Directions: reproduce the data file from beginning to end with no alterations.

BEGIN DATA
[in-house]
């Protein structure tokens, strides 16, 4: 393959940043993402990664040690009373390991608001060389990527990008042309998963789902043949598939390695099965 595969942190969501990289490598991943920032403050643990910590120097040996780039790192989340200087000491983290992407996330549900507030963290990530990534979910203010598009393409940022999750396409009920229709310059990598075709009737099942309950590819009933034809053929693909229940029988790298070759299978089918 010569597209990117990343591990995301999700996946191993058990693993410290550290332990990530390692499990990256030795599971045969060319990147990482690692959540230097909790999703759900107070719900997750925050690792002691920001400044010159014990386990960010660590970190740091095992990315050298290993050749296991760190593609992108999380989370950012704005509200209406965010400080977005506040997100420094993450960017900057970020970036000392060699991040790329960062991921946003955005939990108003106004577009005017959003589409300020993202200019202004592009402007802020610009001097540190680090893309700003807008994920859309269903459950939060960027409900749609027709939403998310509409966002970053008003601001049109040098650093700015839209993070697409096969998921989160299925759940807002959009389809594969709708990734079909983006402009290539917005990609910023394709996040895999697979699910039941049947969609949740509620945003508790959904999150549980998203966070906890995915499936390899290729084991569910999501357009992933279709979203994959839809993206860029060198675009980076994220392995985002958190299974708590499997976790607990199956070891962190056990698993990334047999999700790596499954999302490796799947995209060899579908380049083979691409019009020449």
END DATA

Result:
[in-house]
């Protein structure tokens, strides 16, 4: 393959940043993402990664040690009373390991608001060389990527990008042309998963789902043949598939390695099965 595969942190969501990289490598991943920032403050643990910590120097040996780039790192989340200087000491983290992407996330549900507030963290990530990534979910203010598009393409940022999750396409009920229709310059990598075709009737099942309950590819009933034809053929693909229940029988790298070759299978089918 010569597209990117990343591990995301999700996946191993058990693993410290550290332990990530390692499990990256030795599971045969060319990147990482690692959540230097909790999703759900107070719900997750925050690792002691920001400044010159014990386990960010660590970190740091095992990315050298290993050749296991760190593609992108999380989370950012704005509200209406965010400080977005506040997100420094993450960017900057970020970036000392060699991040790329960062991921946003955005939990108003106004577009005017959003589409300020993202200019202004592009402007802020610009001097540190680090893309700003807008994920859309269903459950939060960027409900749609027709939403998310509409966002970053008003601001049109040098650093700015839209993070697409096969998921989160299925759940807002959009389809594969709708990734079909983006402009290539917005990609910023394709996040895999697979699910039941049947969609949740509620945003508790959904999150549980998203966070906890995915499936390899290729084991569910999501357009992933279709979203994959839809993206860029060198675009980076994220392995985002958190299974708590499997976790607990199956070891962190056990698993990334047999999700790596499954999302490796799947995209060899579908380049083979691409019009020449």